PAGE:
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Group discrimination, intergroup contact, and ethnic minority members’ reactions toward the majority

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This study expands research on how intergroup contact makes ethnic minority members less prejudiced toward the majority group. Specifically, we propose that perceived group discrimination may serve as an essential boundary condition of the friendship‒prejudice relationship. Accordingly, analyses show that: (a) cross-group friendship predicts less prejudice, (b) perceived group discrimination relates to greater prejudice only among noncontacted ethnic minority members, and (c) greater perceived group discrimination enhances the ability of cross-group friendship to predict reduced prejudice toward majority members. The enhancing effect is inconsistent with previous research. Moreover, we show that perceived personal discrimination does not moderate the friendship‒prejudice relationship. Finally, analyses confirm the unique qualities of cross-group friendship, as perceived group discrimination does not predict greater prejudice when this type of contact is most intense. Analyses are performed on an unusually rich, national probability sample of ethnic minority members fielded in 2017 including 1211 respondents from Denmark. We conclude with discussion of the implications of our findings.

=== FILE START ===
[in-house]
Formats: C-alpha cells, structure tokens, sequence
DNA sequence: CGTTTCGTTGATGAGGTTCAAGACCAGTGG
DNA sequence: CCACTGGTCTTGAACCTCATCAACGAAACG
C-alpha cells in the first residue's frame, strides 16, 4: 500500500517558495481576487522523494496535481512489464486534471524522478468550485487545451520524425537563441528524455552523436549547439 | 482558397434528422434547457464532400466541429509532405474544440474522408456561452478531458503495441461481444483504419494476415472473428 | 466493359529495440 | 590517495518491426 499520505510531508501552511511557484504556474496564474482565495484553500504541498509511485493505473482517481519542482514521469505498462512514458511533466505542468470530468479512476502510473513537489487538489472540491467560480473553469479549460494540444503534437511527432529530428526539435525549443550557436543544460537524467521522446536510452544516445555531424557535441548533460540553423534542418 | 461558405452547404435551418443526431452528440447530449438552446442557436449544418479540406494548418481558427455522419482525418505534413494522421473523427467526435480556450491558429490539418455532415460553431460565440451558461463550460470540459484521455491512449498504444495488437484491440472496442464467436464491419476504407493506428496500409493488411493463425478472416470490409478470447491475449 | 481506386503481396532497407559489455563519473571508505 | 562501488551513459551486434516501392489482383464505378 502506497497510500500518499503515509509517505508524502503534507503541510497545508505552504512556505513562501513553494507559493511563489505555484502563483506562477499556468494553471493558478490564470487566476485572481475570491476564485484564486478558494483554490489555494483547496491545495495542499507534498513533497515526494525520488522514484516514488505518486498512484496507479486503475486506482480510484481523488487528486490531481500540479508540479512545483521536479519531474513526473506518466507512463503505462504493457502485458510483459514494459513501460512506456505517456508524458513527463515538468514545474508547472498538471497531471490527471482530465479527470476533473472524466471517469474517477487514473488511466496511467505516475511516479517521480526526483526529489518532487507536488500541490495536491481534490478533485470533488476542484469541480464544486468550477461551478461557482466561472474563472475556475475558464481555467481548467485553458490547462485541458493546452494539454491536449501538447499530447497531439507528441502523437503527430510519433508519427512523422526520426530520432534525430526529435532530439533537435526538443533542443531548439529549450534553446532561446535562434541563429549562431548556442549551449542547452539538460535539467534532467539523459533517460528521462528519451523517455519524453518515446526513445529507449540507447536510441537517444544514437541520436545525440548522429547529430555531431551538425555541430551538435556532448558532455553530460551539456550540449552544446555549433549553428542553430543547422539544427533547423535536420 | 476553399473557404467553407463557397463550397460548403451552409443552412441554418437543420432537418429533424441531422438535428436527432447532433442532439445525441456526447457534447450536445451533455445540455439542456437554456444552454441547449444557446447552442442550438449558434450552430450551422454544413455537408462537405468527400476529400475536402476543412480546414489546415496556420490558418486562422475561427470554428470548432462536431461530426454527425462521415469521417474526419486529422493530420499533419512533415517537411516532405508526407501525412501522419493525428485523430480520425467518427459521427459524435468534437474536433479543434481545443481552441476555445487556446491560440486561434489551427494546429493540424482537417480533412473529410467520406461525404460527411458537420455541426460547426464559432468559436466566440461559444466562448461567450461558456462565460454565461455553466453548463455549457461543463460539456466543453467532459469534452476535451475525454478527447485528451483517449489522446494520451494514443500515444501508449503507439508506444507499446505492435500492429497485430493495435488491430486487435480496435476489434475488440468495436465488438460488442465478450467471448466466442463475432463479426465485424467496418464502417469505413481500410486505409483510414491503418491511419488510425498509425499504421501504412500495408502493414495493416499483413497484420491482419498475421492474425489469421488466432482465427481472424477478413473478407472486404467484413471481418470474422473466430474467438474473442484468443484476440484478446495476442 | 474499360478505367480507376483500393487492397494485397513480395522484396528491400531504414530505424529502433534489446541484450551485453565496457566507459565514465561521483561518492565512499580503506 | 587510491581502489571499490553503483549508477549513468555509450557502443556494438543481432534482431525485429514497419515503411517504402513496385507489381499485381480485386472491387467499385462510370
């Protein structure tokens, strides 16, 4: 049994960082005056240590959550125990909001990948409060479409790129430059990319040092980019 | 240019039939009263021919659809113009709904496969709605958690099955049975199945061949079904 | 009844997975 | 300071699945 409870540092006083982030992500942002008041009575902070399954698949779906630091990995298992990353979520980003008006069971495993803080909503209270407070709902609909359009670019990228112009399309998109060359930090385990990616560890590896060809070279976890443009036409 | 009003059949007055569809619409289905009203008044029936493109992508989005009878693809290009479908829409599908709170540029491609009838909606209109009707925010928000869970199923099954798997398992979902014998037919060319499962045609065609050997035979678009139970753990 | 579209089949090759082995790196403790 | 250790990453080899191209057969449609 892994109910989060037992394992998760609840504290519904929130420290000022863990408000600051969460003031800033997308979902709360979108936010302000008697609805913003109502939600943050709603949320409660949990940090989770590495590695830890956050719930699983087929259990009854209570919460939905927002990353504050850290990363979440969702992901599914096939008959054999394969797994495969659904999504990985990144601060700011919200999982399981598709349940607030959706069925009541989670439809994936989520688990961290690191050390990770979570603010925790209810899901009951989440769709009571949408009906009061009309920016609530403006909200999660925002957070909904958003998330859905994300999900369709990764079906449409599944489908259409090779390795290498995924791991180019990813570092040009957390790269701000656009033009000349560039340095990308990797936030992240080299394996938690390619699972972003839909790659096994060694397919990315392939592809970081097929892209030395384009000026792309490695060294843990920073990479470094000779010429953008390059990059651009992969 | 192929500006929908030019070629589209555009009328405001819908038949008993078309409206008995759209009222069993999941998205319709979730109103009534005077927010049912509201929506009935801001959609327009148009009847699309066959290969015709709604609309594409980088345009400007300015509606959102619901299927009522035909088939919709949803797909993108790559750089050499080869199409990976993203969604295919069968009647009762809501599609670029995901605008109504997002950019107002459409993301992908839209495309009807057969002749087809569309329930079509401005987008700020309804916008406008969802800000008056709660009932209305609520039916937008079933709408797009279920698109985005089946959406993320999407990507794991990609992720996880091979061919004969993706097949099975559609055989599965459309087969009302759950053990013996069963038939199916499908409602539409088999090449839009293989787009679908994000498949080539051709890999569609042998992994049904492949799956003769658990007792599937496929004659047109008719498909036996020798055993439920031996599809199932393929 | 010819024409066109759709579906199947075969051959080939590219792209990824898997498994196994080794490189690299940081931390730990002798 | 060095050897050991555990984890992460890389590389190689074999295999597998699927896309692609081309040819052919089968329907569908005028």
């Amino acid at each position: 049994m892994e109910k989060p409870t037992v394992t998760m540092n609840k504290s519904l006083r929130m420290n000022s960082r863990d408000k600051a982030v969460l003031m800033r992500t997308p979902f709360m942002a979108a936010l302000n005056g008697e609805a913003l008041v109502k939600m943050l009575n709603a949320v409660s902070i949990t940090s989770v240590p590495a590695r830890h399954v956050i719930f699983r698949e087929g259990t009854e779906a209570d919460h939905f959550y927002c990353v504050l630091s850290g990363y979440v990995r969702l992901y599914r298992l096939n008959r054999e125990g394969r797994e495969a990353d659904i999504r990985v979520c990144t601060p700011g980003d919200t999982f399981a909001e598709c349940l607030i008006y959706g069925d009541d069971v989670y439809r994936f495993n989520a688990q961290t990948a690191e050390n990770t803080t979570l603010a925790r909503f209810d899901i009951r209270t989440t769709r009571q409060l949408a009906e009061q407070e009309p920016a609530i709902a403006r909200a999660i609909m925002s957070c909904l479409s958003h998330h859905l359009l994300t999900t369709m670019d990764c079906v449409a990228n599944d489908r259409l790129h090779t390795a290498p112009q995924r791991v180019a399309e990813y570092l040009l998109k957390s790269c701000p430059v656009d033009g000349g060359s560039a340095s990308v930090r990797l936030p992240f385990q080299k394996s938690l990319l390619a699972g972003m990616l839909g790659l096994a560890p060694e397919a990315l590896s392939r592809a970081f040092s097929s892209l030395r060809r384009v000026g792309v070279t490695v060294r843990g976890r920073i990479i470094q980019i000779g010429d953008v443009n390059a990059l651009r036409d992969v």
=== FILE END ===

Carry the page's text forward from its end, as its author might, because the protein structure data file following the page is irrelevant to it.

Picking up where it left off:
Original languageEnglish
Pages (from-to)3-22
Number of pages20
Publication statusPublished - Feb 2021

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